Common DIY mistakes when using ladders and steps
When undertaking any DIY project, it’s vital that you take the right precautions and understand the health and safety risks of the job. Whether it’s wallpapering, changing a light fitting on a high ceiling, or attempting to clean out the gutters – whenever you use steps or ladders there are risks.
In fact, there are around 70 deaths a year that result from a DIY accident – of which the majority (50 out of 70) are a result of accidents involving ladders and step ladders. With this in mind, today’s blog is all about the common mistake you might make when using ladders and steps and how to keep safe.
Working from old, damaged access equipment
Before beginning any DIY job check your step ladder or ladder to ensure it’s in good conditions. Loose fittings, bent rungs, missing feet or corroded metals all carry serious risks.
Placing a ladder on any old surface
As surprising as it may seem, it’s far too common to just plonk a ladder down without really thinking about the best place for it. All ladders should sit on good, level ground and the stability of the ladder should be checked each time you move it. Furthermore, the surface a ladder leans against is also important. Opt for a solid surface, not a window frame or sill.
Failing to use the right ladder for the job
Overreaching is a common cause of many DIY accidents. It only takes a stretch too far before you topple over. Trying to make the most of your ladder’s height by working from the top rungs or treads isn’t a solution either; this too frequently leads to accidents. Always make sure your ladder or step ladder gives you the appropriate working height. If it doesn’t, don’t risk it – instead invest in a new ladder.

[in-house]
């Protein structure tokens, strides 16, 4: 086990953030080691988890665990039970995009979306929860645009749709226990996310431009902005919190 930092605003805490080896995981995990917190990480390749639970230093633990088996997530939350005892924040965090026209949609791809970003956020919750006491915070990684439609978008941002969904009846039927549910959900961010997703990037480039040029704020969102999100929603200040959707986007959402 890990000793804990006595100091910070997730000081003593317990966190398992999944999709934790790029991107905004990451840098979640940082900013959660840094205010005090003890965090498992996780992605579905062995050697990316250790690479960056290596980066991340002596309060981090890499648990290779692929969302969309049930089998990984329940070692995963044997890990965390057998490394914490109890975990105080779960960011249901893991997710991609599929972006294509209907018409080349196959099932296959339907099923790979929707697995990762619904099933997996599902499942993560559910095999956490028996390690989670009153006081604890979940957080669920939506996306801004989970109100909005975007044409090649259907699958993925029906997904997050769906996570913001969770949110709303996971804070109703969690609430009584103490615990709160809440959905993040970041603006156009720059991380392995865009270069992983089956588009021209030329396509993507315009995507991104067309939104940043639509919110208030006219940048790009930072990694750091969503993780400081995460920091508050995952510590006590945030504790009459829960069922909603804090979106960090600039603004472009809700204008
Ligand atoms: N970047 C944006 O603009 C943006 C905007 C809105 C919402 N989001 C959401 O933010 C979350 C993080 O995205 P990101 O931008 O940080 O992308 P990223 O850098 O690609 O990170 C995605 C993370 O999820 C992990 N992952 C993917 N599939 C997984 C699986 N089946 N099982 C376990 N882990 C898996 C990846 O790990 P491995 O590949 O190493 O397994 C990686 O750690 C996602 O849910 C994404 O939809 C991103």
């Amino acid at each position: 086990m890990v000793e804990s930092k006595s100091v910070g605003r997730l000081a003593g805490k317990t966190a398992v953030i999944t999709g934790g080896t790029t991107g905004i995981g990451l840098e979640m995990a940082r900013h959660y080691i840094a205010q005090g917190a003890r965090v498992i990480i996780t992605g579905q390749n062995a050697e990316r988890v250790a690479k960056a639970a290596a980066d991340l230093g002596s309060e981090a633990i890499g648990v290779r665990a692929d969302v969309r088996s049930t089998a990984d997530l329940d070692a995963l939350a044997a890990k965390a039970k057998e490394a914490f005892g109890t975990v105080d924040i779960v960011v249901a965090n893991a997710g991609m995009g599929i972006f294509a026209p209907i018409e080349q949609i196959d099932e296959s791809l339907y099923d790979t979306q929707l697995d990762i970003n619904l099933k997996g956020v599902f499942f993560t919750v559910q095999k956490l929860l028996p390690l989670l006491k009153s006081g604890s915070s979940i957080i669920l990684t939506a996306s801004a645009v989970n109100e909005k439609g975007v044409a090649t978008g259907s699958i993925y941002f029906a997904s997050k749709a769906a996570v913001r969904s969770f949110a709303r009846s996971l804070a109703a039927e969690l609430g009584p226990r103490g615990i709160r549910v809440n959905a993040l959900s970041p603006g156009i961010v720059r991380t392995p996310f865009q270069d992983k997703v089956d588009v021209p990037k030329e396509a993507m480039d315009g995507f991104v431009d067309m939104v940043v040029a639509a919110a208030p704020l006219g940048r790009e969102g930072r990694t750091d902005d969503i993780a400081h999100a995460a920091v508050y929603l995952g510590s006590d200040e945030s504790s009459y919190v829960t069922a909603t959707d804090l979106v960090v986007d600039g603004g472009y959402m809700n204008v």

Turning down help
Getting help can sometimes hurt our pride, but when working from a height it’s important to get all the support you can. Unless you work on ladders frequently, it’s a good idea to get someone to ‘foot’ and steady the ladder. If this isn’t possible, make sure you use a ladder with an extension bar fitted at the base to increase its stability.
Failing to set up a ladder correctly
Whatever type of ladder you’re using, it needs to be fully opened to ensure the bars are locked into place. The angle of a single side ladder also needs to be 1:4 – 1 unit away from the supporting structure for every 4 units of height.
Juggling too many things at once
Working at a height can be tricky. All your attention should be focused on staying safe. Reaching out to the side to access things, or leaning down to reach tools all carry unnecessary risks. You need to make sure you maintain three points of contact when climbing and working from a ladder.
So next time you begin a DIY project, plan ahead, follow the appropriate instructions and don’t work to tight timescales. Working under pressure and rushing a job can lead to careless mistakes.